What is the most effective way to hide the truth and protect the deep-state criminals? It’s the never-ending Mueller investigation. Sure, Mueller’s team is still in the business of promoting the Trump-Russia fiction, but the most important role of this ‘investigation’ may be to obstruct any real investigation.

Conspiracy theories become conspiracy facts when enough evidence piles up to support the theory. Consider this evidence, starting before the election:
  • Comey wrote a letter exonerating Hillary from her very intentional crimes long before she or key witnesses were interviewed.
  • Hillary’s key co-conspirators were given immunity, allowed to share attorneys, sit in on each other’s depositions, and even destroy evidence. This was a sham investigation.
  • Hillary’s influence peddling through the Clinton Foundation was effectively swept under the rug. The Clintons enriched themselves by selling future favors, often to foreign entities. The foundation has been called “The Biggest Charity Fraud Ever”.
  • The Trump-Russia collusion narrative was developed as part of the effort to undermine Trump. It was not started by any actionable intelligence. Spies were placed in the Trump campaign to aid the false narrative and to allow further illicit intelligence gathering.
  • Spying on the Trump campaign was authorized by presenting fraudulent, hearsay evidence to FISA Court judges. This criminal act led to many other criminal acts including rampant “unmasking” of American citizens associated with Trump. Comey and Rosenstein both played roles in FISA abuse. White House officials did much of the unmasking.
  • On September 28, 2016, Peter Strzok texted Lisa Page that “hundreds of thousands” of email messages from Anthony Weiner’s computer had been turned over to the FBI by U.S. Attorneys who were conducting an investigation into Weiner’s sex crimes. This was a treasure trove of information about Huma and Hillary. The FBI immediately hid the information for a month while they figured out how to whitewash it to protect Hillary. The bomb-control team successfully defused another bomb. Surely, they expected a future reward from President H.R. Clinton.
Inspector General Horowitz’s June report had the goal of soft-peddling criminal behavior. The report said that some unfortunate things were done, but there was no reason to think that bias played a key role in important decisions. It did not find fault with things like granting immunity to the man who lied to the FBI and destroyed Hillary’s illegal server. As we have learned, lying to the FBI can be fine, depending on who does the lying. Destroying subpoenaed evidence is okay too, at times.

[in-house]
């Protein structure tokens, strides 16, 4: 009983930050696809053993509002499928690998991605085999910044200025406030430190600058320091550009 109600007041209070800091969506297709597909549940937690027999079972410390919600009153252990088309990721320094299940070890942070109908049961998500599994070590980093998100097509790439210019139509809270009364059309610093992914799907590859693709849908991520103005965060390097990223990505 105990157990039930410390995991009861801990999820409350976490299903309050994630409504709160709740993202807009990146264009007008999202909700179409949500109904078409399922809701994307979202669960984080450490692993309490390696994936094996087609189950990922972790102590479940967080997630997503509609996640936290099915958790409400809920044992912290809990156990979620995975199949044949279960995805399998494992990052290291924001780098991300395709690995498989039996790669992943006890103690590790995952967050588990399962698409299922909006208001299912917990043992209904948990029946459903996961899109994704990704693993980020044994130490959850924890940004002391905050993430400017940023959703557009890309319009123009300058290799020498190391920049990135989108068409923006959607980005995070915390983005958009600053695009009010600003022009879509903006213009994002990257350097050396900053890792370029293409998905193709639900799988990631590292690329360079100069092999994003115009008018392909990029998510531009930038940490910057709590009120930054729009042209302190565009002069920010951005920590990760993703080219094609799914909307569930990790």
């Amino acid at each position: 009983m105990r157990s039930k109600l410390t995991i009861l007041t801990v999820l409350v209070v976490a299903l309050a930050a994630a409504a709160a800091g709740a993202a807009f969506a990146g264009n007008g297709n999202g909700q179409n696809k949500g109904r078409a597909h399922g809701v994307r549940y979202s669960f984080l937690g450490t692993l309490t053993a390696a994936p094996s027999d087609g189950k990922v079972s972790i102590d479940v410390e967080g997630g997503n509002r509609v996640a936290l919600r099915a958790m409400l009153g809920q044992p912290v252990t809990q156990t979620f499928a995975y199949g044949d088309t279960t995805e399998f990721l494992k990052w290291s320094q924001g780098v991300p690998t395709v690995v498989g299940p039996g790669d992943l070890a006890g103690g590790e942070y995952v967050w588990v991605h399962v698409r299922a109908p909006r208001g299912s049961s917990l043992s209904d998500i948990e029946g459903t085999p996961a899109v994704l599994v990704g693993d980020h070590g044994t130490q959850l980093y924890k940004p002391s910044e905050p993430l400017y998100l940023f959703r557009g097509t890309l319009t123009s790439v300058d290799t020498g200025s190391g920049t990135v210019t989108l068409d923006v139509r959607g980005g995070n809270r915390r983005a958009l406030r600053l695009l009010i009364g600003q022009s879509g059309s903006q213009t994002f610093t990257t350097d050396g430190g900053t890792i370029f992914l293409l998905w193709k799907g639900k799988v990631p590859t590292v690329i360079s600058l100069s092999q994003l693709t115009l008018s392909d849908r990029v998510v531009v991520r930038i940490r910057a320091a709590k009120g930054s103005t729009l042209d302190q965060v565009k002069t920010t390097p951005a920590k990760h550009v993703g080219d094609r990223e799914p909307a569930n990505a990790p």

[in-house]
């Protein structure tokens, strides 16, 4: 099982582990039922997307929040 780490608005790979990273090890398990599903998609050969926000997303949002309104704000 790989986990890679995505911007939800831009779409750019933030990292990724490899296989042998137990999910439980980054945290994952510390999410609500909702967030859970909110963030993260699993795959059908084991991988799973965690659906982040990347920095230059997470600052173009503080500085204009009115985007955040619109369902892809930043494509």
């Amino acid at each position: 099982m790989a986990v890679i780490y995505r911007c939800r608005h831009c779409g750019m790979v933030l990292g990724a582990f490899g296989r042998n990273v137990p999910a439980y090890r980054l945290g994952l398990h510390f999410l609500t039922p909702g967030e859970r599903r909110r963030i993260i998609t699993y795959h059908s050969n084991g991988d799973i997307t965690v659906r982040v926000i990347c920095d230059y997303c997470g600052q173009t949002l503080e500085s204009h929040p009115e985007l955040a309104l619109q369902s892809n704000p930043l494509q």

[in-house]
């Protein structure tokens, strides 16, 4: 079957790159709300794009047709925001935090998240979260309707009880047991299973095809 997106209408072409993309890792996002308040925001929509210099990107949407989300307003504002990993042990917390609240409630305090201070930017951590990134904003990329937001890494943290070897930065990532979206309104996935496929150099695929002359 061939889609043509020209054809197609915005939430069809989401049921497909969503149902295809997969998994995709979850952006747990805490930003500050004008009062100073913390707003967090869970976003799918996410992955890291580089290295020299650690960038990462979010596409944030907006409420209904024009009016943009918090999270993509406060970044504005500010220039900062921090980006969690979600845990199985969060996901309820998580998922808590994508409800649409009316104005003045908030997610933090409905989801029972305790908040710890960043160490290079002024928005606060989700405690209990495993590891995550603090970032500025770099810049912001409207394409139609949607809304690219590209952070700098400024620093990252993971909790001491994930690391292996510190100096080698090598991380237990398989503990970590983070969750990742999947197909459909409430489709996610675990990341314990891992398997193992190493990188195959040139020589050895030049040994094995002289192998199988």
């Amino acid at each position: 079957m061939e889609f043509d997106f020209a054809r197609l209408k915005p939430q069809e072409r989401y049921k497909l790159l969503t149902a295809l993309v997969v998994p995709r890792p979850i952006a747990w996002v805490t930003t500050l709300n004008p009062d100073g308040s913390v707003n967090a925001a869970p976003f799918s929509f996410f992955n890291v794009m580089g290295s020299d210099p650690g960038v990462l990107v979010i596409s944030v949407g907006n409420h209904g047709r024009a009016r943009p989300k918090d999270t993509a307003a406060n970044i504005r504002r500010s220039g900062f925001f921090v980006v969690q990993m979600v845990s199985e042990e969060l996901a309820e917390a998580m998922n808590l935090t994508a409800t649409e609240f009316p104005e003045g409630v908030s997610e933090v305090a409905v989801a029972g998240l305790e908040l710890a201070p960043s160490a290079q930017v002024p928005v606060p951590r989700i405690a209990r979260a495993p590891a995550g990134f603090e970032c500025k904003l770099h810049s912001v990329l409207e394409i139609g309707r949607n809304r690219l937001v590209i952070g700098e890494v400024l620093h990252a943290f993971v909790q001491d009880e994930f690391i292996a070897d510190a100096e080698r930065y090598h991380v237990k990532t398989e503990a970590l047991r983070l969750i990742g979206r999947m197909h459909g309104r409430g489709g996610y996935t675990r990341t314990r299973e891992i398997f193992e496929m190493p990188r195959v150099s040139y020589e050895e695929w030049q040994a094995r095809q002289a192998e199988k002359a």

Horowitz’ public statement about his toothless report was followed by FBI Director Christopher Wray telling us not to worry about a thing because he intended to schedule a day when FBI agents would have a meeting to discuss bias. Okay then -- I guess that takes care of it.

Last year, when members of Congress were rightly frustrated about evidence being hidden, there were increasing calls for a special prosecutor to investigate surveillance abuses by the Obama administration, the shady Uranium One deal, and the Clinton Foundation’s influence peddling. The idea of appointing a truly independent prosecutor was thwarted by Jeff Sessions, who appointed a career insider to do the investigation instead. Sessions promised that an Obama holdover in Utah, John Huber, would do a “full, complete and objective evaluation of these matters.”

At this point, there is every reason to believe that the purpose of Huber’s investigation is to hide the truth, not to find it; to protect the criminals, not to charge them. The key witnesses in each of the matters under investigation have not even been contacted. It appears that no grand juries have been empaneled. Tom Fitton, of Judicial Watch says, “Huber wasn’t tapped to investigate anything”, he was just “a distraction”.
What we are witnessing here is a carefully planned and orchestrated cover-up of a series of very serious crimes. The deep swamp is pretending to investigate the deep swamp.
I hope it's not true, but I'm not confident.